ACT News

South Coast arms festival partners with Sporting Shooters' Association

A controversial hunting festival on the NSW south coast that plans to sell firearms and ammunition to the local community has announced a partnership with the Sporting Shooters' Association of Australia.

The Narooma HuntFest has been billed as Australia's biggest hunting festival with more than 4000 people expected to travel to the coastal town in June, but many community groups are opposed to the festival, fearing the creep of gun culture.

HuntFest organiser Dan Field said the council's decision to approve the sale of firearms and ammunition was a major ...
HuntFest organiser Dan Field said the council's decision to approve the sale of firearms and ammunition was a major boost for the festival, which is gaining in popularity despite local opposition. Pictured is Steve Garlick. Photo: Photo: Colin Page

In a statement released on Thursday, South Coast Hunters Club president and HuntFest organiser Dan Field said the Eurobodalla Shire Council's decision to approve the sale of firearms and ammunition was a major boost for the festival.

"The council overwhelmingly voted to allow us to seek permission through NSW Firearms Registry to sell firearms and the majority of the community has been supportive," he said.

"A lot of the local businesses have also come out to help, including hotels and motels who have asked to be listed on our website, so it's great to get that local support."

A spokesman for the Sporting Shooters' Association said the application, which passed by a majority of five to two, was the result of months of hard work and lobbying by organisers of the event.

Advertisement

But the festival has not been welcomed by all members of the community, with groups such as Stop Arms Fairs in Eurobodalla rallying to oppose the festival.

"Another three years of HuntFest with sale of guns added to its existing attractions could attract hunters from far and wide to our beautiful seaside town, changing it from a place of happy holidays days to hunters' headquarters," said a spokeswoman.

"It is hoped Canberrans with emotional and/or financial stakes in this beautiful region will speak out in its defence before it's too late, and our paradise on the south coast becomes hunters' headquarters."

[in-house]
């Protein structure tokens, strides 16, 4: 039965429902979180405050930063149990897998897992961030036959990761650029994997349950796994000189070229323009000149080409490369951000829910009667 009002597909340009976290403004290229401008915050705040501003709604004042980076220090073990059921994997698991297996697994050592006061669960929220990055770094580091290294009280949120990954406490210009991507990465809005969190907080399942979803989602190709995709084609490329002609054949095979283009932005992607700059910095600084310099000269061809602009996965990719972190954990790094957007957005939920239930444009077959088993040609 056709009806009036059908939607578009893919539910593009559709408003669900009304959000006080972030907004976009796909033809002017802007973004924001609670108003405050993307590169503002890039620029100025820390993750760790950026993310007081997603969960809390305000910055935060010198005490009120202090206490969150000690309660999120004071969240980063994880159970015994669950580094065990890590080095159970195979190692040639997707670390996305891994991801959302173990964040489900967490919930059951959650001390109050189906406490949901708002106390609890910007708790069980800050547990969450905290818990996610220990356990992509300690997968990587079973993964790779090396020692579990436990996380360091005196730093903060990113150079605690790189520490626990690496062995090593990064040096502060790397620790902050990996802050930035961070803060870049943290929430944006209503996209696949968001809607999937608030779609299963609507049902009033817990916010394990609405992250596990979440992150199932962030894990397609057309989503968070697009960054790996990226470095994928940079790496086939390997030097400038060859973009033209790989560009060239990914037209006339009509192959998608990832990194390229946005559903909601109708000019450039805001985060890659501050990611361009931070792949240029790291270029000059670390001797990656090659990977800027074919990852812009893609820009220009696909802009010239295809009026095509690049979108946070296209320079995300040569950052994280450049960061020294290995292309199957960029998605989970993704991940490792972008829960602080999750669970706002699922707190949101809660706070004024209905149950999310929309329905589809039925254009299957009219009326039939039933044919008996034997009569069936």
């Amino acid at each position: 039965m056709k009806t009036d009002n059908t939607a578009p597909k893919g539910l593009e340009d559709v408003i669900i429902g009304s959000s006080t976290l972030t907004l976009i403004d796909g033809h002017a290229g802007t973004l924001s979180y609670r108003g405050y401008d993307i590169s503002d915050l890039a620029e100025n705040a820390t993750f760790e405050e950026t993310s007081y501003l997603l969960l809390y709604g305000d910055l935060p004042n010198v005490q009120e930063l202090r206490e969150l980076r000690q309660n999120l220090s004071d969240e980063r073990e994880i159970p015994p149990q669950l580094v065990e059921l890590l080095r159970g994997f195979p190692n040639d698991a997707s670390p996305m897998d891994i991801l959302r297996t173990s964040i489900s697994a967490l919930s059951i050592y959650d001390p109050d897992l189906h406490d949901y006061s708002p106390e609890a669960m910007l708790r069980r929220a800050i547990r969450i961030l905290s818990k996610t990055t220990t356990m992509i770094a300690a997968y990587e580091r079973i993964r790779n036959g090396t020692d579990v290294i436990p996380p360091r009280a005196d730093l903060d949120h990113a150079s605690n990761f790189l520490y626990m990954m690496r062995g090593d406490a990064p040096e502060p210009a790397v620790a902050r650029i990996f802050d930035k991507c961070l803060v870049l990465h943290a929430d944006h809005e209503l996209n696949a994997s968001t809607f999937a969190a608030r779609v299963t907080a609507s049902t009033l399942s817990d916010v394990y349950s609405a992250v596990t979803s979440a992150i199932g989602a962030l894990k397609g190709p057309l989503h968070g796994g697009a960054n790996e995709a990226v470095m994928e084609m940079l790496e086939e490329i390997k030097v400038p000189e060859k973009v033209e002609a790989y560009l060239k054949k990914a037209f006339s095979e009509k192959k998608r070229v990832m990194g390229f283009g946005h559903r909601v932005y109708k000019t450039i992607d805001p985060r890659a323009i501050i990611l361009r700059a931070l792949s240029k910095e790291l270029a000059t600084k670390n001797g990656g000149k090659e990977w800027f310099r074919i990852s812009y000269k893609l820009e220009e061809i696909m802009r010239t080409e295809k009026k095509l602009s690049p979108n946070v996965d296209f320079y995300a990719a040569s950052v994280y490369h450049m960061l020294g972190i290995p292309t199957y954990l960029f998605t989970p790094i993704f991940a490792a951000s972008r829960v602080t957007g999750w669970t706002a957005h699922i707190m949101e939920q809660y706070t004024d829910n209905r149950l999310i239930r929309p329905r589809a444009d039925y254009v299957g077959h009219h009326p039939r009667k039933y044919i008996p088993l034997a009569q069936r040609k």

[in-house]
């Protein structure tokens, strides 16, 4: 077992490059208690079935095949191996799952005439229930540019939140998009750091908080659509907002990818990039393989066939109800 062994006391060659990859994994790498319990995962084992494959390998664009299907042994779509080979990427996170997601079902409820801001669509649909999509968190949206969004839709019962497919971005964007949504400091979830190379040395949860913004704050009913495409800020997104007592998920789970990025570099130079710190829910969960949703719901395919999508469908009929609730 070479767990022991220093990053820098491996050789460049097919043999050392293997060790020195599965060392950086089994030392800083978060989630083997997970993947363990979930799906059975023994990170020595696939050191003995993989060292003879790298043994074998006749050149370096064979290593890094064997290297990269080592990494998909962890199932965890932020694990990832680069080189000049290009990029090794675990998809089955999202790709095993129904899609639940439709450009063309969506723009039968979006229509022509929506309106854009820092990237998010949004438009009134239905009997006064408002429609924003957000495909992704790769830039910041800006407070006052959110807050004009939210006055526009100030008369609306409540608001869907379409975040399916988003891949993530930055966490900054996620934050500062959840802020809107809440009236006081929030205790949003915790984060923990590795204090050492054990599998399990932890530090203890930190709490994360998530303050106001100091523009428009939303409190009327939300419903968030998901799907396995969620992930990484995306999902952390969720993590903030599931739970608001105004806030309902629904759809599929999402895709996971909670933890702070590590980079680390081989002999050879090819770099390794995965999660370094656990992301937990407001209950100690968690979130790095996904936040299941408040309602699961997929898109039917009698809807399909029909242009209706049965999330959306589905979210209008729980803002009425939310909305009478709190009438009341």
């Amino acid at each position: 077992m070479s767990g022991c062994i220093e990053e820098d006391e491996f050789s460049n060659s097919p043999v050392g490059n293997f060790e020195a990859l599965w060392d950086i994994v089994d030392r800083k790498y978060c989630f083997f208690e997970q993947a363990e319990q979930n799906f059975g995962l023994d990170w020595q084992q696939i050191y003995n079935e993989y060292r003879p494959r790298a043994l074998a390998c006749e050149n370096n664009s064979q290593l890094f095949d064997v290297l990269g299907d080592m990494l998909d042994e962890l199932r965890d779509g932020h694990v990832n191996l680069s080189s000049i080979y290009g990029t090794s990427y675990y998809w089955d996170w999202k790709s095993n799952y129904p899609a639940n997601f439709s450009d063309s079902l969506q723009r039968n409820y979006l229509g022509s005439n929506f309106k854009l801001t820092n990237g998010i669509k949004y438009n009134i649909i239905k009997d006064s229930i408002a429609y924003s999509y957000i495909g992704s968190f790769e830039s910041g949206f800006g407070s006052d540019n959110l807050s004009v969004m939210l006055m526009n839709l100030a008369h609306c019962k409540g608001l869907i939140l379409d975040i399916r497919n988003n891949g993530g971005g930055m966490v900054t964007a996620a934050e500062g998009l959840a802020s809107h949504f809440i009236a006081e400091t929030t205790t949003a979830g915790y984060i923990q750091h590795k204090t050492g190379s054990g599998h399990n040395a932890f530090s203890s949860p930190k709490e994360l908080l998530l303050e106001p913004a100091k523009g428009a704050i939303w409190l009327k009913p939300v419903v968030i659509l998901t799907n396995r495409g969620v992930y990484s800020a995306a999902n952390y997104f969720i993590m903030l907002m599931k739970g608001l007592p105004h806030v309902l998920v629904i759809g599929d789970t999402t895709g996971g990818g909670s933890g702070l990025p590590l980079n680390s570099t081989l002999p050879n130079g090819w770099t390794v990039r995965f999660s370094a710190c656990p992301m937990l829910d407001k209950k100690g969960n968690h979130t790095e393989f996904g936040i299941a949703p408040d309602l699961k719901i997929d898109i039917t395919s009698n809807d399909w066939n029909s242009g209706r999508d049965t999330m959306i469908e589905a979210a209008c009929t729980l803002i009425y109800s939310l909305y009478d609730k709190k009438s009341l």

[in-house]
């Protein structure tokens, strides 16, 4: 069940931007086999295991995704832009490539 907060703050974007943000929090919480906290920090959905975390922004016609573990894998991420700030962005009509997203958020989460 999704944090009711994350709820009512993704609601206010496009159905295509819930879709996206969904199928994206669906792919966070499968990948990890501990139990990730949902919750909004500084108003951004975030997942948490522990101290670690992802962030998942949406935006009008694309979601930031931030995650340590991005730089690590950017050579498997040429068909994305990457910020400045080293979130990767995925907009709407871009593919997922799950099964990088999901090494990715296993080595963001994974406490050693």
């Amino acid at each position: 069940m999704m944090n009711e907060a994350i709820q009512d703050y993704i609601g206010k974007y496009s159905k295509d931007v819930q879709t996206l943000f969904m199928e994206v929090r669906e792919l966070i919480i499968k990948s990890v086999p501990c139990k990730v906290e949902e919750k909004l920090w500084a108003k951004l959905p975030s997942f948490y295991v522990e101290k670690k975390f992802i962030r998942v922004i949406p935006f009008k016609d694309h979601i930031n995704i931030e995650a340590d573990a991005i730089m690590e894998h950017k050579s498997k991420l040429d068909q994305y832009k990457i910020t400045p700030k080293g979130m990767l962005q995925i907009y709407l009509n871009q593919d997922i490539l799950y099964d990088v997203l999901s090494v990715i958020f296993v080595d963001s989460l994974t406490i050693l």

Mr Field said he was surprised at how popular the festival had become with the hunting community, and welcomed the involvement of the association.

"Last year, we were thrown back a bit when we had more than 3000 people through the gates, a thousand more than we expected," he said.

In October, more than 900 residents signed a petition objecting to the festival and calling on the government to revoke the licences granted to the organisers allowing them to sell firearms and maintain a portable air rifle range.  

Last year, we were thrown back a bit when we had more than 3000 people through the gates, a thousand more than we expected.

HuntFest organiser, Dan Field

But MP Kevin Humphries rejected the petition's demands in December and maintained the licences.

"The terms of the petition state that the petitioners reject the event on grounds including the absence of community consultation and perceived negative social, cultural and economic impacts on the shire," he said.

"I have been advised that a review of the circumstances of the case has found that there are no compelling reasons to rescind the licence for Huntfest."

Mr Field has encouraged those planning to attend the festival on June 6 and 7 to book ahead.

"The sites, especially outside, are nearly sold out and inside booths are selling quickly; so you don't want to miss out," he said.